European Commission Accuses Google Of Abusing Android’s Dominant Market Position

The European Commission charged Google with abusing its dominant position in the mobile market with its Android operating system by forcing or paying companies to install its own apps exclusively.

Mandatory Pre-Installed Apps

The main issue, according to the European Commission, seems to be that Google is requiring mobile manufacturers to pre-install Google Search and the Google Chrome browser, thus denying consumers a wider choice in the apps they use and stifling innovation.

The European Union’s charges are similar to the ones Yandex, the Russian search engine, made against Google recently. Yandex ended up winning that case last year. The current antitrust case joins another one the European Union opened against Google involving the company’s promotion of its shopping services at the expense of competitors.

Commissioner Margrethe Vestager, in charge of competition policy, said: "A competitive mobile internet [sic] sector is increasingly important for consumers and businesses in Europe. Based on our investigation thus far, we believe that Google's behavior denies consumers a wider choice of mobile apps and services and stands in the way of innovation by other players, in breach of EU antitrust rules. These rules apply to all companies active in Europe. Google now has the opportunity to reply to the Commission's concerns."

The European Commission (EC) said that Google is considered dominant in the market for general Internet search services, licensable mobile operating systems, and app stores for the Android mobile operating system. The company has over 90 percent market share in each of these markets within the European Economic Area.

Google’s response to this accusation is that any company is free to use Android without Google services. However, EC’s argument is that if companies install the Play Store, then they also have to install Google Search. Therefore, the issue is not about being unable to use Android without any Google services, but that Google tries to maintain its monopoly in search through its monopoly in the Android app ecosystem. In other words, Google’s response doesn’t directly address the Commission’s argument.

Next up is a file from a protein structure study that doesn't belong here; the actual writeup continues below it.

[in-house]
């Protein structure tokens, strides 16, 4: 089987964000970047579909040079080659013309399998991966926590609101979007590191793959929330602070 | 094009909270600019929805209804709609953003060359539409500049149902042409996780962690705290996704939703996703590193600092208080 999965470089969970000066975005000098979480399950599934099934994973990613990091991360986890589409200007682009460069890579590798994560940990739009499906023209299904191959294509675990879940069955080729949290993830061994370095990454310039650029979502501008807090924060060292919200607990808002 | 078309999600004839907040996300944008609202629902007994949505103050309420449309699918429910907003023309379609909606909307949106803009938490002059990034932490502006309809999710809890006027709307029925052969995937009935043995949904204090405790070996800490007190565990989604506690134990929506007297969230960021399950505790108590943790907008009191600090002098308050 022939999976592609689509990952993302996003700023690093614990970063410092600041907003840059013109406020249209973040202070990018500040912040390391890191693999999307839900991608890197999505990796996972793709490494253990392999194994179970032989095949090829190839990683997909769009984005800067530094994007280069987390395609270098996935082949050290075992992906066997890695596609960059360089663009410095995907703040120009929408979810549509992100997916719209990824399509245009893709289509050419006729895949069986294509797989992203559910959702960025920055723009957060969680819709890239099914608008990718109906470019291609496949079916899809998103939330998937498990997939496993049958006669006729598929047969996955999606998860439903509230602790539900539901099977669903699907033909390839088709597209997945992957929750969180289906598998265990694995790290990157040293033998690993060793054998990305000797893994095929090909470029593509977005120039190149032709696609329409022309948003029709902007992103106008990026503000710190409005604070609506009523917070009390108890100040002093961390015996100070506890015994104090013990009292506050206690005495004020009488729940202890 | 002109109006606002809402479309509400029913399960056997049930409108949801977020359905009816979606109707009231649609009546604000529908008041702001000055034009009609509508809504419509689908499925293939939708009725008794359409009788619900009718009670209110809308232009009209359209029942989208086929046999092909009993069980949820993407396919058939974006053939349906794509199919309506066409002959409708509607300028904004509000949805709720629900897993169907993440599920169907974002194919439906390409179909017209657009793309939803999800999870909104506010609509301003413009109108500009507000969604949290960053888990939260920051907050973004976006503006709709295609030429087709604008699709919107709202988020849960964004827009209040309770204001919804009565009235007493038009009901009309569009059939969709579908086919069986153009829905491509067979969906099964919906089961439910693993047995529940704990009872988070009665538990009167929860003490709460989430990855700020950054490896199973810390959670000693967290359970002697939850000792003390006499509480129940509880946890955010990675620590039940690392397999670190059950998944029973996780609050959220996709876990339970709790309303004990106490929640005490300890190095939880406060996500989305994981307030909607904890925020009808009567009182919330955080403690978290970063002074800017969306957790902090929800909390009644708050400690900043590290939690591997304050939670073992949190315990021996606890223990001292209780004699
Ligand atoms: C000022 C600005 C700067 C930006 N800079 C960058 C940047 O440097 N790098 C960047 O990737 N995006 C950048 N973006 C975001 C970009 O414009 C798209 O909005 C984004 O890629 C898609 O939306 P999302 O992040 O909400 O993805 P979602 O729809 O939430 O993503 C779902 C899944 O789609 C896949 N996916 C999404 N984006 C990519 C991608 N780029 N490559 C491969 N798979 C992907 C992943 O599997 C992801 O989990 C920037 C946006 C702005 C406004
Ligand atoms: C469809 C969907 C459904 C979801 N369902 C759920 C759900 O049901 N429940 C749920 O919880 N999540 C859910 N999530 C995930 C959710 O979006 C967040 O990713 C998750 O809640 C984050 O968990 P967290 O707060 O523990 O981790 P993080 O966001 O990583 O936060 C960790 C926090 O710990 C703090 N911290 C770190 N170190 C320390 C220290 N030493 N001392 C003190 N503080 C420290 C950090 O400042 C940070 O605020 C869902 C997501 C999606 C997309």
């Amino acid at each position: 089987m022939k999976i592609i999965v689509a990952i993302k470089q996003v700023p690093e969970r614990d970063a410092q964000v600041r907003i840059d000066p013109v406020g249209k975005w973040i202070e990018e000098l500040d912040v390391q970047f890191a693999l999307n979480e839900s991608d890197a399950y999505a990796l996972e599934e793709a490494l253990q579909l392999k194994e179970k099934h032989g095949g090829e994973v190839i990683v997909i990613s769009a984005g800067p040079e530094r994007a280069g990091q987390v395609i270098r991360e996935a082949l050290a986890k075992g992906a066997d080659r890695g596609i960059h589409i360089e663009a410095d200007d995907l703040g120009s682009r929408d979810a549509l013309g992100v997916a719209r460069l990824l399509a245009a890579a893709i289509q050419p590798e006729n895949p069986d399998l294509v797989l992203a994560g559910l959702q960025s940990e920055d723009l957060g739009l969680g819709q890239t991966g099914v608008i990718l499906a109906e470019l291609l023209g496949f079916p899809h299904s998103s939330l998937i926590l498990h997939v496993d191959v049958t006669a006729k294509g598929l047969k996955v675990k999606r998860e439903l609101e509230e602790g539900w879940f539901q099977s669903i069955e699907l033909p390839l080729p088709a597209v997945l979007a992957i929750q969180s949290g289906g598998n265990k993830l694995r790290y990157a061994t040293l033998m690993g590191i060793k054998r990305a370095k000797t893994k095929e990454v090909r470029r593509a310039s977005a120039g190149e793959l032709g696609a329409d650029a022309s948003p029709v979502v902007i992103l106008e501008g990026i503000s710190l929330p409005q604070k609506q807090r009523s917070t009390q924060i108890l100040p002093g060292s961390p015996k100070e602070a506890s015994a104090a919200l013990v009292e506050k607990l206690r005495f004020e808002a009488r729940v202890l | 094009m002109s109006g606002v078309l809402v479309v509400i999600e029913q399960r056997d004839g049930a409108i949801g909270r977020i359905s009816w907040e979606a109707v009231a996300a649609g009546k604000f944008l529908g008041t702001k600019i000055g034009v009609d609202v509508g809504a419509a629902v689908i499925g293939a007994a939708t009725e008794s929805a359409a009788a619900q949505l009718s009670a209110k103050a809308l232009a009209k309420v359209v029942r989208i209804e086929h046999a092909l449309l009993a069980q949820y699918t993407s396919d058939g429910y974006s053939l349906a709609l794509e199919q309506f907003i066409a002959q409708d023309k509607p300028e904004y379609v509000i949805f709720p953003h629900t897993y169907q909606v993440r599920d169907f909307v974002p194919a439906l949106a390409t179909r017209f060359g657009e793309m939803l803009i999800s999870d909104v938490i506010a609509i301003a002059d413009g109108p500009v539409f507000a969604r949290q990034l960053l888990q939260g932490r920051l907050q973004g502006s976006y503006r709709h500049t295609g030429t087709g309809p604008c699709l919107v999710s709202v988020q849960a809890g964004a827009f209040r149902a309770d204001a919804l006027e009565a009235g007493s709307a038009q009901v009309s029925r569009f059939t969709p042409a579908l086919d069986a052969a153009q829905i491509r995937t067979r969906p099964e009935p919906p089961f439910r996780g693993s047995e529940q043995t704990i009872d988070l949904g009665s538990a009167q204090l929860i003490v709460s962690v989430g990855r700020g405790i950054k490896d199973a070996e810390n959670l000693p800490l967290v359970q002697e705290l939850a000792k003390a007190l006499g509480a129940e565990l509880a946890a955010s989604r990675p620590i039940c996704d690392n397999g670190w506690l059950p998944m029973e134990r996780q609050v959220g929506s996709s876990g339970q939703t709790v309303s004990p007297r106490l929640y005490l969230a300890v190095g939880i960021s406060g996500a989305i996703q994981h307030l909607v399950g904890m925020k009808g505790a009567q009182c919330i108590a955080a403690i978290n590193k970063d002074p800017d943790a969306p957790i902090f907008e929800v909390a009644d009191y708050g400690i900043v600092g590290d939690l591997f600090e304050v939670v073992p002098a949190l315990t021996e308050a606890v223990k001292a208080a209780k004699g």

Preventing Android Forks

Beyond pre-installing its own apps on Android, the Commission also took issue with the fact that Google prevents companies from using other operating systems that use Android source code. Android is supposed to be open source, but through the contracts Google makes OEMs sign, it can block them from using the code within competing operating systems.

For instance, if Amazon ever decided to sell a “Google Android” device, it wouldn’t be able to also sell its own Fire OS-based devices. Other Android manufacturers would also be unable to adopt Fire OS in their own devices without losing the ability to use Google’s Android as well.

Google justified this as an “anti-fragmentation agreement” that it makes with smartphone manufacturers. Google made the argument that it can’t allow other companies to make “Android-like” operating systems on which some Android apps wouldn’t work because of various incompatibility issues.

Google has a point here, but perhaps this could easily be solved as a trademark issue: just don’t let anyone use the name "Android" for any Android fork. Then it shouldn’t matter if those competing operating systems use Android code or not, because they wouldn’t technically be "Android" anyway.

Perhaps Google’s real issue with is that it doesn’t want other companies to use code it has spent years developing and in which it may have invested billions of dollars. However, the counter-point to that would be that it was Google that decided to open source its operating system, when it could’ve kept it proprietary, because it thought this would give it a much higher adoption rate compared to iOS. Now Google has to live with both the good and the “bad” consequences of that decision.

Open source software inevitably gets forked, because that’s sort of the whole point of it. Google already uses Chromium and Chrome as two separate projects. Google doesn’t seem to care too much what other people do with Chromium (even Opera uses it now), but they do care what they do with Chrome, because that is the company's proprietary product that’s based on Chromium.

Perhaps it’s time for Google to make a more clear distinction between the Android Open Source Project (AOSP) and Android, or Android and “Google Android” (or give it another name entirely). Then Google shouldn’t care what happens to the open source Android project, either.

Financial Incentives For Exclusivity

Another issue that the European Commission mentioned is that Google is giving financial incentives to companies if they exclusively install Google search on their devices. Given Google’s dominant position in the market, it’s not all that surprising that the EC would take issue with this. Intel was fined by the EU years ago over a similar issue--paying manufacturers to exclusively use its own chips in notebooks.

Google hasn’t directly responded to this accusation so far.

Lucian Armasu is a Contributing Writer for Tom's Hardware. You can follow him at @lucian_armasu. 

Follow us on FacebookGoogle+, RSS, Twitter and YouTube.

Lucian Armasu
Lucian Armasu is a Contributing Writer for Tom's Hardware US. He covers software news and the issues surrounding privacy and security.